- Fallacies of Ambiguity: Appear to support their conclusion only due to their imprecise use of language (Examples: Accent fallacy, equivocation)
- Fallacies of Presumption: Do not contain any logical reasoning errors, but begin with a false (or at least unwarranted) assumption and so fail to establish their conclusion (Examples: False dilemma, complex question, circular reasoning)
- Fallacies of Relevance: Attempt to support their conclusion by offering considerations that simply don't bear on its truth (Examples: Ad hominem, genetic fallacy, appeal to authority, appeal to popularity)
The index cards are always sitting here right where I can see them, because I need a constant reminder that I should always try to be in a critical state of mind whenever reading or writing. But I often forget. Critical thinking and logical argumentation are disciplines, and discipline is hard. It is dangerously easy to be persuaded by slick and artfully worded, but ultimately fallacious, arguments if one is not continuously on the lookout for cracks in their logic. And it is just as easy to write fallacies without realizing it. I do it quite often. But I'm trying to learn and improve as I go along, and these index cards on my desk help me to do that.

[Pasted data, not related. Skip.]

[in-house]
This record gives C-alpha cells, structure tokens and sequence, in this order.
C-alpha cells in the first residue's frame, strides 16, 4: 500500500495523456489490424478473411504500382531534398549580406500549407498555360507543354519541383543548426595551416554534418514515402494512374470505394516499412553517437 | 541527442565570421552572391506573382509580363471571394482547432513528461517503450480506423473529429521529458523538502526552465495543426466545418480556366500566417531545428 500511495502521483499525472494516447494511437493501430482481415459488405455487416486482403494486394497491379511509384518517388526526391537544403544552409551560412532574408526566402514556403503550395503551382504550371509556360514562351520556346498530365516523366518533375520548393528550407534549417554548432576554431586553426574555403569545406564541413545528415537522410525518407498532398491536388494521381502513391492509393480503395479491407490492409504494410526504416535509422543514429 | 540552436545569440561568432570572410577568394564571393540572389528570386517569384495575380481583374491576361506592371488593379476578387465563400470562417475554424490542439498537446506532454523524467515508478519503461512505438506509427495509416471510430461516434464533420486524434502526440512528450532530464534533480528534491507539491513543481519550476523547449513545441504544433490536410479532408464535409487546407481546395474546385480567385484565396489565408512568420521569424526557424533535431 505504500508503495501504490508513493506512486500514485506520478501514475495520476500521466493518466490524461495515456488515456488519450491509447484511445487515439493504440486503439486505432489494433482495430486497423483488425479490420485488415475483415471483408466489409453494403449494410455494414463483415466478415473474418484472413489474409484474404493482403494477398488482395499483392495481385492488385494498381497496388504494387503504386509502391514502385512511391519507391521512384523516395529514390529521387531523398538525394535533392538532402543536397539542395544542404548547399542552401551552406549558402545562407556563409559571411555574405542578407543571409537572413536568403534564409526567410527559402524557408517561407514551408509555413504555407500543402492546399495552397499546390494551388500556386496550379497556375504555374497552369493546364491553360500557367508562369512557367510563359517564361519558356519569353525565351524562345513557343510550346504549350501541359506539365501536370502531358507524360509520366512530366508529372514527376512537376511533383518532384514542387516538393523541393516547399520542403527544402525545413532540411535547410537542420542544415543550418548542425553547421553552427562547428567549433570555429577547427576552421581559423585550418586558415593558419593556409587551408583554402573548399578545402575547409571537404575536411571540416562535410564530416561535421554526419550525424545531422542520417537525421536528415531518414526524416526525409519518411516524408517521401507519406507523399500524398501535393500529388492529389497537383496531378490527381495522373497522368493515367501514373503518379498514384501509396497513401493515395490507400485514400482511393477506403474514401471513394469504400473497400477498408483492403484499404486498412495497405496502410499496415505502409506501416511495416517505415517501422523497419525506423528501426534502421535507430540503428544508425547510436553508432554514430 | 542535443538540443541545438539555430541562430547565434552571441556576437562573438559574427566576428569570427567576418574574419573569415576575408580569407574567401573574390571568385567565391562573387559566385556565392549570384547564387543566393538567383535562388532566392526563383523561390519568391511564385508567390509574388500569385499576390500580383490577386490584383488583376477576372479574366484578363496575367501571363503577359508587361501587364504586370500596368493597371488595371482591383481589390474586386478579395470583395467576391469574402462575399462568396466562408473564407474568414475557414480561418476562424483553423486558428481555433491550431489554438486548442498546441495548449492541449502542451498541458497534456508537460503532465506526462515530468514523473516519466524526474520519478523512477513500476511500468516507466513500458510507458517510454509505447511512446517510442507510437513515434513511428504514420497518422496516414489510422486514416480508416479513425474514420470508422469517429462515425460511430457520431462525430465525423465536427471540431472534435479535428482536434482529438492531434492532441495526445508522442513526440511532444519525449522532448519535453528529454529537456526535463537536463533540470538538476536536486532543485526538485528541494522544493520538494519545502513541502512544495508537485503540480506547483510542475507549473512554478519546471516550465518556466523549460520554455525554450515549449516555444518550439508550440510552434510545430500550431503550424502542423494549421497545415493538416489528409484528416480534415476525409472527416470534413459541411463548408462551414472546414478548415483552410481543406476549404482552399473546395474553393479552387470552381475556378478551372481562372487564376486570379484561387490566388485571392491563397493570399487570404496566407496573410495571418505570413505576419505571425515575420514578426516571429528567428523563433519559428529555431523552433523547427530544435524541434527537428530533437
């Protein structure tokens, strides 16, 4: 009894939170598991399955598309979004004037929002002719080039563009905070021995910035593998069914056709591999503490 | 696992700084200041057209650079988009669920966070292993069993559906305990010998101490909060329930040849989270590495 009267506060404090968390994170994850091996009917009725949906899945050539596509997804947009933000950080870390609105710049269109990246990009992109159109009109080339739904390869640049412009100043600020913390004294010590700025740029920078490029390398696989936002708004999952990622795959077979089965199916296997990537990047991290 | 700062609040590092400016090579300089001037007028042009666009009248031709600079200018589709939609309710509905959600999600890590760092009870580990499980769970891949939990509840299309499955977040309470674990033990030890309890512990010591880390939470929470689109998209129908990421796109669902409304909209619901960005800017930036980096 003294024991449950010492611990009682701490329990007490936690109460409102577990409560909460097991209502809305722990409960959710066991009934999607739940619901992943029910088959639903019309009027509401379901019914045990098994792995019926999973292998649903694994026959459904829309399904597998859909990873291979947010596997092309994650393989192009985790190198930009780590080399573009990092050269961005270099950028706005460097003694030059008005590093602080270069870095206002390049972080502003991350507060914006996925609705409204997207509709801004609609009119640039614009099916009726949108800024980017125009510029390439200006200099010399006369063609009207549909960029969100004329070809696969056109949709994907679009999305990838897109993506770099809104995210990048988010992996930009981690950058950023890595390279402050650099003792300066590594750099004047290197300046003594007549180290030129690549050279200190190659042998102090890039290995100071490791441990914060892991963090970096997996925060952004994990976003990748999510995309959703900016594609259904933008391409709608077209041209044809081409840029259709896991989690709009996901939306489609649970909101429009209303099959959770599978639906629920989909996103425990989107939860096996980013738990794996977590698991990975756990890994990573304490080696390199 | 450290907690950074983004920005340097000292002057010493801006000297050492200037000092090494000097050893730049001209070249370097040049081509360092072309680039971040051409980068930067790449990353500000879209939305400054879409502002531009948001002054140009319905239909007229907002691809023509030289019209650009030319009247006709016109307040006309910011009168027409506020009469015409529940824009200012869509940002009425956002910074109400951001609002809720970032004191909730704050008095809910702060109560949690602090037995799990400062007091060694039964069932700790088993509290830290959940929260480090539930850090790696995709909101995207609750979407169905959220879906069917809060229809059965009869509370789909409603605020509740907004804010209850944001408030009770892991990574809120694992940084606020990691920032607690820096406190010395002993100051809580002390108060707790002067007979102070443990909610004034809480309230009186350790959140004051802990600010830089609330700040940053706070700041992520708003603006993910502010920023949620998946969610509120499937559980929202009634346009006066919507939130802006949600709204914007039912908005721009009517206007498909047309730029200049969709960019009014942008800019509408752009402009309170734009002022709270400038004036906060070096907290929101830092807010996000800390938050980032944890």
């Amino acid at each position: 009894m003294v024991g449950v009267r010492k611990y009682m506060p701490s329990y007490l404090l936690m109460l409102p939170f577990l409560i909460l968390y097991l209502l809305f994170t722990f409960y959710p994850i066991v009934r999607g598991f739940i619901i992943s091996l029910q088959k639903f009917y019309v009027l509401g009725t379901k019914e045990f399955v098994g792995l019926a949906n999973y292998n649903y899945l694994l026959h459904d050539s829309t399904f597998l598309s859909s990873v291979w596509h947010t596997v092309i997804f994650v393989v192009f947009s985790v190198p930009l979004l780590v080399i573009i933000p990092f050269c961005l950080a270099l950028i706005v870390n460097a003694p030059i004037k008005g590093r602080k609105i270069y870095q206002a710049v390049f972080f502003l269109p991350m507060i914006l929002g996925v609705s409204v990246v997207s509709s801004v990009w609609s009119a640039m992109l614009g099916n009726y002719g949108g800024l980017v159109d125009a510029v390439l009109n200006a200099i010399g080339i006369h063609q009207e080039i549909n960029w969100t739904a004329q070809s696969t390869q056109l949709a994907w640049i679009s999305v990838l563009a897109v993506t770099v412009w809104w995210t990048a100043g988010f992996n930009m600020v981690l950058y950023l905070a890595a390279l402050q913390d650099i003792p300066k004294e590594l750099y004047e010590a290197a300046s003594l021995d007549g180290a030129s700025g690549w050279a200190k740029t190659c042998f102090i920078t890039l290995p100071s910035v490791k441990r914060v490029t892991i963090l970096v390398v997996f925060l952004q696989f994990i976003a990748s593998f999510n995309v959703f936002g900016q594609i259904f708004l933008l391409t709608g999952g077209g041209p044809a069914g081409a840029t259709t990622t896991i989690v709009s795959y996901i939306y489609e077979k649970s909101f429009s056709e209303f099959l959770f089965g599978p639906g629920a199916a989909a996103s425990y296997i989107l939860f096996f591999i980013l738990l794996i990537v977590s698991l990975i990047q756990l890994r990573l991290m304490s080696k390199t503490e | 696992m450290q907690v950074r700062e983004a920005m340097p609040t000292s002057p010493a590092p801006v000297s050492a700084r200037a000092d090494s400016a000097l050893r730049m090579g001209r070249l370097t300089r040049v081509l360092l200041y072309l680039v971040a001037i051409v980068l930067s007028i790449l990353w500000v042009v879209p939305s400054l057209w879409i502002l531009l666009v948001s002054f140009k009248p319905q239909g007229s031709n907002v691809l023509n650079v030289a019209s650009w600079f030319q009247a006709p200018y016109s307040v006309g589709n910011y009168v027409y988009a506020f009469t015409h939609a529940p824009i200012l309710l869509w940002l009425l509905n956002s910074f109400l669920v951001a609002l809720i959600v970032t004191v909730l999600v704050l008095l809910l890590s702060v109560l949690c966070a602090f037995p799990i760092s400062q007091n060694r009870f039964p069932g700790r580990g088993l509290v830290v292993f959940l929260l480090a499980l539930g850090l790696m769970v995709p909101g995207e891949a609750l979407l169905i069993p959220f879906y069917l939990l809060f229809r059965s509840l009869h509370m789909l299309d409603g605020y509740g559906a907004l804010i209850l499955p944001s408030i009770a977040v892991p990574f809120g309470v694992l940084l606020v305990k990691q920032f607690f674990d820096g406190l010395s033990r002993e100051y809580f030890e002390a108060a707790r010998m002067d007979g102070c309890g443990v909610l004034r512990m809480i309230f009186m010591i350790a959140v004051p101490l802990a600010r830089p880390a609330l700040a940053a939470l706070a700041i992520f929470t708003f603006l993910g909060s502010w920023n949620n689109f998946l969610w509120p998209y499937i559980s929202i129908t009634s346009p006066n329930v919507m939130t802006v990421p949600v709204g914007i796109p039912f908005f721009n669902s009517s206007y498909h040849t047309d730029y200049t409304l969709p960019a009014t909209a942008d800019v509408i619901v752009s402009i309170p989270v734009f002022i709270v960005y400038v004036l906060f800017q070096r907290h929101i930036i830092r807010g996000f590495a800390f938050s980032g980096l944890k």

For an entertaining collection of real-world examples of various logical fallacies, complete with source citations, check out the Fallacy Files. Once you familiarize yourself with the most common fallacies, you will start to notice them everywhere -- maybe even occasionally in the works of some of the world's brightest thinkers.
What better way to defend one's liberty than to train oneself to recognize and refute fallacious arguments used to attack it?